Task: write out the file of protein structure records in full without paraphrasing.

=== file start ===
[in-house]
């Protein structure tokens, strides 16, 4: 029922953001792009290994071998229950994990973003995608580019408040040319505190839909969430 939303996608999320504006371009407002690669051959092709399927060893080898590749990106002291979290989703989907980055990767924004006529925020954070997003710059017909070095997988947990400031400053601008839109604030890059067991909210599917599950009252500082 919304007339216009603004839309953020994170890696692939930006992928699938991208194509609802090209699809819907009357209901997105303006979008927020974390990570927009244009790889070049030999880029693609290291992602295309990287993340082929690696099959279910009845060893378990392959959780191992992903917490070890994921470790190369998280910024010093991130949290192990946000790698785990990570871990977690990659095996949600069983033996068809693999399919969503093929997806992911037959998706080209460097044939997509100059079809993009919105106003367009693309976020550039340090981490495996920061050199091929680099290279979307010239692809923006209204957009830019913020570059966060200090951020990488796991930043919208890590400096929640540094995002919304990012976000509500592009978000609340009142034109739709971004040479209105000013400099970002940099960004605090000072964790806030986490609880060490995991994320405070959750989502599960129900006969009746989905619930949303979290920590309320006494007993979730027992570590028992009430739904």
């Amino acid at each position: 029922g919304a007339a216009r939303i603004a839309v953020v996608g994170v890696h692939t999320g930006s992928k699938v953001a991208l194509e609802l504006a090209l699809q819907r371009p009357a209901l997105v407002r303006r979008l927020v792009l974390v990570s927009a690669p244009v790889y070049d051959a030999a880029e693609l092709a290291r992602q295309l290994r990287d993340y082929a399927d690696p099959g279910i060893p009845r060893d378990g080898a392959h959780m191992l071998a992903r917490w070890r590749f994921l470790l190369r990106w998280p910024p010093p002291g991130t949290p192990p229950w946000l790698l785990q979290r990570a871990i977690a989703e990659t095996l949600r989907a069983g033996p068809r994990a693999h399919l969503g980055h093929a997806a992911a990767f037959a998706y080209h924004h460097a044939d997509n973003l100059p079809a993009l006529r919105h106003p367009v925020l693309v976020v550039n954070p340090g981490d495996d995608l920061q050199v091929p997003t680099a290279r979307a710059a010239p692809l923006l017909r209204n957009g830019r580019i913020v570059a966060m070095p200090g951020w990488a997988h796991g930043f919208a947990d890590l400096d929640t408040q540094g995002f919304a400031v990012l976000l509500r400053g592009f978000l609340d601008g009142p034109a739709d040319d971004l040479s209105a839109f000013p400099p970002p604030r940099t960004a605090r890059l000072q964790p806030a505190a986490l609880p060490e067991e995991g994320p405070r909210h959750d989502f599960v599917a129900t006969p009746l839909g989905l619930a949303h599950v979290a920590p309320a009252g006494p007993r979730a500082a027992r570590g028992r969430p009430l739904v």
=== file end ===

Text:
[in-house]
């Protein structure tokens, strides 16, 4: 029922953001792009290994071998229950994990973003995608580019408040040319505190839909969430 939303996608999320504006371009407002690669051959092709399927060893080898590749990106002291979290989703989907980055990767924004006529925020954070997003710059017909070095997988947990400031400053601008839109604030890059067991909210599917599950009252500082 919304007339216009603004839309953020994170890696692939930006992928699938991208194509609802090209699809819907009357209901997105303006979008927020974390990570927009244009790889070049030999880029693609290291992602295309990287993340082929690696099959279910009845060893378990392959959780191992992903917490070890994921470790190369998280910024010093991130949290192990946000790698785990990570871990977690990659095996949600069983033996068809693999399919969503093929997806992911037959998706080209460097044939997509100059079809993009919105106003367009693309976020550039340090981490495996920061050199091929680099290279979307010239692809923006209204957009830019913020570059966060200090951020990488796991930043919208890590400096929640540094995002919304990012976000509500592009978000609340009142034109739709971004040479209105000013400099970002940099960004605090000072964790806030986490609880060490995991994320405070959750989502599960129900006969009746989905619930949303979290920590309320006494007993979730027992570590028992009430739904």
């Amino acid at each position: 029922g919304a007339a216009r939303i603004a839309v953020v996608g994170v890696h692939t999320g930006s992928k699938v953001a991208l194509e609802l504006a090209l699809q819907r371009p009357a209901l997105v407002r303006r979008l927020v792009l974390v990570s927009a690669p244009v790889y070049d051959a030999a880029e693609l092709a290291r992602q295309l290994r990287d993340y082929a399927d690696p099959g279910i060893p009845r060893d378990g080898a392959h959780m191992l071998a992903r917490w070890r590749f994921l470790l190369r990106w998280p910024p010093p002291g991130t949290p192990p229950w946000l790698l785990q979290r990570a871990i977690a989703e990659t095996l949600r989907a069983g033996p068809r994990a693999h399919l969503g980055h093929a997806a992911a990767f037959a998706y080209h924004h460097a044939d997509n973003l100059p079809a993009l006529r919105h106003p367009v925020l693309v976020v550039n954070p340090g981490d495996d995608l920061q050199v091929p997003t680099a290279r979307a710059a010239p692809l923006l017909r209204n957009g830019r580019i913020v570059a966060m070095p200090g951020w990488a997988h796991g930043f919208a947990d890590l400096d929640t408040q540094g995002f919304a400031v990012l976000l509500r400053g592009f978000l609340d601008g009142p034109a739709d040319d971004l040479s209105a839109f000013p400099p970002p604030r940099t960004a605090r890059l000072q964790p806030a505190a986490l609880p060490e067991e995991g994320p405070r909210h959750d989502f599960v599917a129900t006969p009746l839909g989905l619930a949303h599950v979290a920590p309320a009252g006494p007993r979730a500082a027992r570590g028992r969430p009430l739904v």